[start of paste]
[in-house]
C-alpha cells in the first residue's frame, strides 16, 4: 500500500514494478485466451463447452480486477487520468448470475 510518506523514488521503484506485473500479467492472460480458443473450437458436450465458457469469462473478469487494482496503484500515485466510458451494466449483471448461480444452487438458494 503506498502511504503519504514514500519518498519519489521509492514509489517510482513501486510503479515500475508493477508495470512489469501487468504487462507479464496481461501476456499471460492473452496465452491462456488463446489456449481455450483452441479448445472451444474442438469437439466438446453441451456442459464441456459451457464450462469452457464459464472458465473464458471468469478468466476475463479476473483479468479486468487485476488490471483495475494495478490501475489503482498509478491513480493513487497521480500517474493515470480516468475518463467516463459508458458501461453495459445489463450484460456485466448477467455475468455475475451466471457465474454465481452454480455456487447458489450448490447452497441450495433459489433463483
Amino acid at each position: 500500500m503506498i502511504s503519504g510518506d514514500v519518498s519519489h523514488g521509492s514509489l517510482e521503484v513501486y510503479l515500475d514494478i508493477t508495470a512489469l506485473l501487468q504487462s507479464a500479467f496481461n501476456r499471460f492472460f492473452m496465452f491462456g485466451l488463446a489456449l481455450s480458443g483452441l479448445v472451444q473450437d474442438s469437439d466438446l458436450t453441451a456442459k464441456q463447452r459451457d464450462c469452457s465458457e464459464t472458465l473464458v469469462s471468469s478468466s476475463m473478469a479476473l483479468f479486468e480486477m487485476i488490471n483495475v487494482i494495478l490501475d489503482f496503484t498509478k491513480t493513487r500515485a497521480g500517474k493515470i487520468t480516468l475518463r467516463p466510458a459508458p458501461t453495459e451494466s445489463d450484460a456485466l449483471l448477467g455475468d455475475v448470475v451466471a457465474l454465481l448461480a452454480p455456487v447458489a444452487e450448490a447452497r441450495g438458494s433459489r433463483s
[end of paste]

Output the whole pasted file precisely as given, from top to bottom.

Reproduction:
[in-house]
C-alpha cells in the first residue's frame, strides 16, 4: 500500500514494478485466451463447452480486477487520468448470475 510518506523514488521503484506485473500479467492472460480458443473450437458436450465458457469469462473478469487494482496503484500515485466510458451494466449483471448461480444452487438458494 503506498502511504503519504514514500519518498519519489521509492514509489517510482513501486510503479515500475508493477508495470512489469501487468504487462507479464496481461501476456499471460492473452496465452491462456488463446489456449481455450483452441479448445472451444474442438469437439466438446453441451456442459464441456459451457464450462469452457464459464472458465473464458471468469478468466476475463479476473483479468479486468487485476488490471483495475494495478490501475489503482498509478491513480493513487497521480500517474493515470480516468475518463467516463459508458458501461453495459445489463450484460456485466448477467455475468455475475451466471457465474454465481452454480455456487447458489450448490447452497441450495433459489433463483
Amino acid at each position: 500500500m503506498i502511504s503519504g510518506d514514500v519518498s519519489h523514488g521509492s514509489l517510482e521503484v513501486y510503479l515500475d514494478i508493477t508495470a512489469l506485473l501487468q504487462s507479464a500479467f496481461n501476456r499471460f492472460f492473452m496465452f491462456g485466451l488463446a489456449l481455450s480458443g483452441l479448445v472451444q473450437d474442438s469437439d466438446l458436450t453441451a456442459k464441456q463447452r459451457d464450462c469452457s465458457e464459464t472458465l473464458v469469462s471468469s478468466s476475463m473478469a479476473l483479468f479486468e480486477m487485476i488490471n483495475v487494482i494495478l490501475d489503482f496503484t498509478k491513480t493513487r500515485a497521480g500517474k493515470i487520468t480516468l475518463r467516463p466510458a459508458p458501461t453495459e451494466s445489463d450484460a456485466l449483471l448477467g455475468d455475475v448470475v451466471a457465474l454465481l448461480a452454480p455456487v447458489a444452487e450448490a447452497r441450495g438458494s433459489r433463483s